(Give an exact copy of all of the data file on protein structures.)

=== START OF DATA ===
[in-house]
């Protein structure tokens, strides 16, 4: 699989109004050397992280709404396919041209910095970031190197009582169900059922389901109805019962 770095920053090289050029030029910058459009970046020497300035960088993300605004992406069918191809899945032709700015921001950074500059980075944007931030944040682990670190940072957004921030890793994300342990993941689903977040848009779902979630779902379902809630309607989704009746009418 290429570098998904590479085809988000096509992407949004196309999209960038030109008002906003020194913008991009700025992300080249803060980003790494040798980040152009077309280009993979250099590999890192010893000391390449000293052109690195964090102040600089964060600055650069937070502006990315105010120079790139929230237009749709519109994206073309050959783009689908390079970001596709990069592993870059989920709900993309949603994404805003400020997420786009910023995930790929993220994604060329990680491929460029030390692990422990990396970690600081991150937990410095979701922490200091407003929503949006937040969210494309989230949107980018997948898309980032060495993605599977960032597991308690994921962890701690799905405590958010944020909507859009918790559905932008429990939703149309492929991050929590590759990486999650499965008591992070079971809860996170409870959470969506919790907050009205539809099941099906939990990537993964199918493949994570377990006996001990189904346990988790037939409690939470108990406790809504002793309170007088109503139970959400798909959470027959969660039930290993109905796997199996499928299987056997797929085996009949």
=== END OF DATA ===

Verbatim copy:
[in-house]
């Protein structure tokens, strides 16, 4: 699989109004050397992280709404396919041209910095970031190197009582169900059922389901109805019962 770095920053090289050029030029910058459009970046020497300035960088993300605004992406069918191809899945032709700015921001950074500059980075944007931030944040682990670190940072957004921030890793994300342990993941689903977040848009779902979630779902379902809630309607989704009746009418 290429570098998904590479085809988000096509992407949004196309999209960038030109008002906003020194913008991009700025992300080249803060980003790494040798980040152009077309280009993979250099590999890192010893000391390449000293052109690195964090102040600089964060600055650069937070502006990315105010120079790139929230237009749709519109994206073309050959783009689908390079970001596709990069592993870059989920709900993309949603994404805003400020997420786009910023995930790929993220994604060329990680491929460029030390692990422990990396970690600081991150937990410095979701922490200091407003929503949006937040969210494309989230949107980018997948898309980032060495993605599977960032597991308690994921962890701690799905405590958010944020909507859009918790559905932008429990939703149309492929991050929590590759990486999650499965008591992070079971809860996170409870959470969506919790907050009205539809099941099906939990990537993964199918493949994570377990006996001990189904346990988790037939409690939470108990406790809504002793309170007088109503139970959400798909959470027959969660039930290993109905796997199996499928299987056997797929085996009949």